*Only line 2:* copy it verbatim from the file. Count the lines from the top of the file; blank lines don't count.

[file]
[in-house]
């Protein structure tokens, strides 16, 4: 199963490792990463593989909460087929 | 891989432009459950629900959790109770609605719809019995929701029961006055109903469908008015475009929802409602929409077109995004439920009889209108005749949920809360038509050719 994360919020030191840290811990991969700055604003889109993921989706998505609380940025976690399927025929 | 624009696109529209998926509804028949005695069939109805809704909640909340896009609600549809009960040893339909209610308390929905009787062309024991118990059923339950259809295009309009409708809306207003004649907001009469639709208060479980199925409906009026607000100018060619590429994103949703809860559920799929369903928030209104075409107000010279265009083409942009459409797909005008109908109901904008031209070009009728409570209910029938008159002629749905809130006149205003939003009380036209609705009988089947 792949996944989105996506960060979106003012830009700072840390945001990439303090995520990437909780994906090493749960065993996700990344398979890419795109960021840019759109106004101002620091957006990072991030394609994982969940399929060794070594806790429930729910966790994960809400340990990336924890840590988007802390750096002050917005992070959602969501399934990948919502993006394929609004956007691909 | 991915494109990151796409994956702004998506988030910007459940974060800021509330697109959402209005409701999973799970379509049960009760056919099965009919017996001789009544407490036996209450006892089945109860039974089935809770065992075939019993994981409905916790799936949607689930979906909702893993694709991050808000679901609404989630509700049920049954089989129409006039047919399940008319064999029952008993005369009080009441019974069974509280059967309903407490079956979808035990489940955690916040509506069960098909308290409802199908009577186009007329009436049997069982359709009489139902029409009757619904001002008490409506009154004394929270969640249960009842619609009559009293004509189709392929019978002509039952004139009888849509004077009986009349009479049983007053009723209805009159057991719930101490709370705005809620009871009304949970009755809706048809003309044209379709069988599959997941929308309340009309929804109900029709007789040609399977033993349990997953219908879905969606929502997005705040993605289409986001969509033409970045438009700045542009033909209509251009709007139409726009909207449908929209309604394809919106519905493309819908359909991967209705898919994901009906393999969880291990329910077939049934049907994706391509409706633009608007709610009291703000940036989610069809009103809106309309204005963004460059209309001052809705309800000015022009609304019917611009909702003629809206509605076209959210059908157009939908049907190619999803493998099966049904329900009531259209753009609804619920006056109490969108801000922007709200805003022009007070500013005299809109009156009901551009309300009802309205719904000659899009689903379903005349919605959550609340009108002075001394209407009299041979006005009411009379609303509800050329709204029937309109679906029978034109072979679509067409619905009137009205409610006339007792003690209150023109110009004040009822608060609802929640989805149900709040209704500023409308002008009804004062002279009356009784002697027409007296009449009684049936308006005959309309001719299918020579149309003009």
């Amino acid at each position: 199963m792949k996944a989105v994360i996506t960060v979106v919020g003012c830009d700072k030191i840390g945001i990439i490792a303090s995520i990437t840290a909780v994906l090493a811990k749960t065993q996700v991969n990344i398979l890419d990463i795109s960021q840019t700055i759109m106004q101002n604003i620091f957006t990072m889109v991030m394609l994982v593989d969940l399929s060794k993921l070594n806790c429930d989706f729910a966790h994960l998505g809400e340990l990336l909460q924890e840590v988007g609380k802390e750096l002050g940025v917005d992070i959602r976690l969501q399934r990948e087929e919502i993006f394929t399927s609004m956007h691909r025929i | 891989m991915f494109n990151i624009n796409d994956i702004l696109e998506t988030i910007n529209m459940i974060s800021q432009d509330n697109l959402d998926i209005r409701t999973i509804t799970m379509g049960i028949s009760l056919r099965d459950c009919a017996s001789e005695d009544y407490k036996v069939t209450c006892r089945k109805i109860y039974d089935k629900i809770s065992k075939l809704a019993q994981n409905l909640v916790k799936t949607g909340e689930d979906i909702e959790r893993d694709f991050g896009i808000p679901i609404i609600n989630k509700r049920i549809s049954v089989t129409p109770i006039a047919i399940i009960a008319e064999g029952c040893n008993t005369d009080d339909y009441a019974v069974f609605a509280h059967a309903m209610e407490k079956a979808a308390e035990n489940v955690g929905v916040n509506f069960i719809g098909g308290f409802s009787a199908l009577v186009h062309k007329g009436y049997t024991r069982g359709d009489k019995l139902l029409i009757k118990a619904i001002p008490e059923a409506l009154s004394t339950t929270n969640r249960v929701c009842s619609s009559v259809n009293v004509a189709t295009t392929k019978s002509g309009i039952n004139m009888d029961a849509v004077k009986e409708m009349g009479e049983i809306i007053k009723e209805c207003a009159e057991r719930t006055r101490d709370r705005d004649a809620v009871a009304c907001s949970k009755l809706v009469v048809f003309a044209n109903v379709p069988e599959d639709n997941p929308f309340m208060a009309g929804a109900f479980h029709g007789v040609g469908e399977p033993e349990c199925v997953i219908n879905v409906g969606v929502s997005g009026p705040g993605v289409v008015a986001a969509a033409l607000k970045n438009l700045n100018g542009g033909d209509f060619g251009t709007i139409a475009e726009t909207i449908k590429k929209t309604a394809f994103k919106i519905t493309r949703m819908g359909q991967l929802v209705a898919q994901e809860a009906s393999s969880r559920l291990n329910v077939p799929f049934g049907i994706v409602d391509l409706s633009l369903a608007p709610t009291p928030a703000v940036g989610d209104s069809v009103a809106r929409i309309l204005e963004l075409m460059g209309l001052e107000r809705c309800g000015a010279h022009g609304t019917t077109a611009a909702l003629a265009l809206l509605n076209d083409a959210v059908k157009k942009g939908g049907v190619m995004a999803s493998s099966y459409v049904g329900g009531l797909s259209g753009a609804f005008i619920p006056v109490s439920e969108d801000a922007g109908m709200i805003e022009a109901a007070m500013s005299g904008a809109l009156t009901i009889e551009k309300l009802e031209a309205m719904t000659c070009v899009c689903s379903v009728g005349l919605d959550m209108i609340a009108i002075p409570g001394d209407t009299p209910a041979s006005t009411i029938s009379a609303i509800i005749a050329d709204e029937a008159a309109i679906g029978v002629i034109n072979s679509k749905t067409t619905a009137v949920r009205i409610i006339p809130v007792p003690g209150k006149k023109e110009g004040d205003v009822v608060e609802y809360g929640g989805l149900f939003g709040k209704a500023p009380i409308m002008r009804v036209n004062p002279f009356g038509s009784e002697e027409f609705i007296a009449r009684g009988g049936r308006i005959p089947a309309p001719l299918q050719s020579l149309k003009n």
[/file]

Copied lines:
């Protein structure tokens, strides 16, 4: 199963490792990463593989909460087929 | 891989432009459950629900959790109770609605719809019995929701029961006055109903469908008015475009929802409602929409077109995004439920009889209108005749949920809360038509050719 994360919020030191840290811990991969700055604003889109993921989706998505609380940025976690399927025929 | 624009696109529209998926509804028949005695069939109805809704909640909340896009609600549809009960040893339909209610308390929905009787062309024991118990059923339950259809295009309009409708809306207003004649907001009469639709208060479980199925409906009026607000100018060619590429994103949703809860559920799929369903928030209104075409107000010279265009083409942009459409797909005008109908109901904008031209070009009728409570209910029938008159002629749905809130006149205003939003009380036209609705009988089947 792949996944989105996506960060979106003012830009700072840390945001990439303090995520990437909780994906090493749960065993996700990344398979890419795109960021840019759109106004101002620091957006990072991030394609994982969940399929060794070594806790429930729910966790994960809400340990990336924890840590988007802390750096002050917005992070959602969501399934990948919502993006394929609004956007691909 | 991915494109990151796409994956702004998506988030910007459940974060800021509330697109959402209005409701999973799970379509049960009760056919099965009919017996001789009544407490036996209450006892089945109860039974089935809770065992075939019993994981409905916790799936949607689930979906909702893993694709991050808000679901609404989630509700049920049954089989129409006039047919399940008319064999029952008993005369009080009441019974069974509280059967309903407490079956979808035990489940955690916040509506069960098909308290409802199908009577186009007329009436049997069982359709009489139902029409009757619904001002008490409506009154004394929270969640249960009842619609009559009293004509189709392929019978002509039952004139009888849509004077009986009349009479049983007053009723209805009159057991719930101490709370705005809620009871009304949970009755809706048809003309044209379709069988599959997941929308309340009309929804109900029709007789040609399977033993349990997953219908879905969606929502997005705040993605289409986001969509033409970045438009700045542009033909209509251009709007139409726009909207449908929209309604394809919106519905493309819908359909991967209705898919994901009906393999969880291990329910077939049934049907994706391509409706633009608007709610009291703000940036989610069809009103809106309309204005963004460059209309001052809705309800000015022009609304019917611009909702003629809206509605076209959210059908157009939908049907190619999803493998099966049904329900009531259209753009609804619920006056109490969108801000922007709200805003022009007070500013005299809109009156009901551009309300009802309205719904000659899009689903379903005349919605959550609340009108002075001394209407009299041979006005009411009379609303509800050329709204029937309109679906029978034109072979679509067409619905009137009205409610006339007792003690209150023109110009004040009822608060609802929640989805149900709040209704500023409308002008009804004062002279009356009784002697027409007296009449009684049936308006005959309309001719299918020579149309003009």